This is true even if the CSP processes or stores only encrypted ePHI and lacks an encryption key for the data. Lacking an encryption key does not exempt a CSP from business associate status and the associated obligations under HIPAA rules.

    HIPAA-Compliant Cloud Storage Providers

    There is no HIPAA certification, and the HHS makes no recommendations regarding specific cloud storage providers for HIPAA. However, to be HIPAA-compliant, cloud provider as a business associate of a covered entity (or as a business associate of another business associate) must enter into a HIPAA-compliant business associate agreement (BAA) and meet both:

    • the terms of the BAA
    • the applicable requirements of the HIPAA Rules.

    BAA establishes the permitted and required uses and disclosures of ePHI by the business associate. It requires the business associate to safeguard the ePHI appropriately. OCR has created guidance on the elements of BAAs.

    A Service Level Agreement (SLA) is commonly used to address more specific business expectations between the CSP and its customer, which also may be relevant to HIPAA compliance. For example, SLAs can include provisions that address such HIPAA concerns as:

    • System availability and reliability
    • Backup and data recovery (e.g., as necessary to be able to respond to a ransomware attack or other emergency situation)
    • Manner in which data will be returned to the customer after service use termination
    • Security responsibility
    • Use, retention and disclosure limitations.

    HHS published a special Guidance on HIPAA & Cloud Computing with the key questions and answers to assist HIPAA-regulated customers of cloud storage providers, and the providers themselves, in understanding their responsibilities under the HIPAA Rules.

    HIPAA-Compliant Relationships Between Parties

    Under HIPAA, compliance responsibility “flows” from the top down. If you are an MSP providing IT services for a hospital, you are below this hospital, and any vendors or subcontractors you work with are below you. A series of two-party agreements are required down the line from the hospital to you and from you to your subcontractors.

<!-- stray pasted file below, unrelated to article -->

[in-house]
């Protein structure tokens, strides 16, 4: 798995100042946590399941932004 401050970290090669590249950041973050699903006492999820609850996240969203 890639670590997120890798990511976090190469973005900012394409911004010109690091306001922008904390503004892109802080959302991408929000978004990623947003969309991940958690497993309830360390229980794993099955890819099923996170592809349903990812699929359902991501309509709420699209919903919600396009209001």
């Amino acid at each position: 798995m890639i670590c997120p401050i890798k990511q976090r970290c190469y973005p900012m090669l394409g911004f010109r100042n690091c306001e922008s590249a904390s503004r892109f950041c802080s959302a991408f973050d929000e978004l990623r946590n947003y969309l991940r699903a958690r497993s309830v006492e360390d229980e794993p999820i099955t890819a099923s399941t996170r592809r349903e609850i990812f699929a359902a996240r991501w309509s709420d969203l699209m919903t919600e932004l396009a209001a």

The hospital is responsible to the patients for protecting their personal information. You as an MSP commit to the hospital that you will protect the confidential information and sign a BAA with the hospital. Your subcontractors (for example a cloud service provider) commit to you that they will protect the patients’ information as well and sign a BAA with you.

    HIPAA Requirements for Data Backup and Recovery

    HIPAA Security Rule includes three types of safeguards required for compliance: administrative, physical, and technical. For each of these types, HIPAA includes different security standards, and for each standard, it identifies both “required” and “addressable” implementation specifications.

    “Required” specifications must be adopted and administered as dictated by the HIPAA Rules. “Addressable” specifications are more flexible. Individual covered entities and BAs can analyze their specific situation and determine the best way to implement addressable specifications.
    The table below summarizes HIPAA requirements directly related to backup and recovery.

    Administrative Safeguards

    • Standard: Contingency Plan
    • Goal: Develop processes that enable the organization to respond to an emergency or other occurrence that threatens the integrity or availability of ePHI.
    SectionImplementation Specification, (R)=Required, (A)=AddressableAction needed
    § 164.308(a)(7)(ii)(A)Data Backup Plan (R)Develop a plan for backing up all ePHI.
    § 164.308(a)(7)(ii)(B)Disaster Recovery Plan (R)Develop a set of procedures to ensure protection of PHI in the event of a disaster.
    § 164.308(a)(7)(ii)(D)Testing and Revision Procedures (A)Engage in periodic testing and revision of the contingency plan.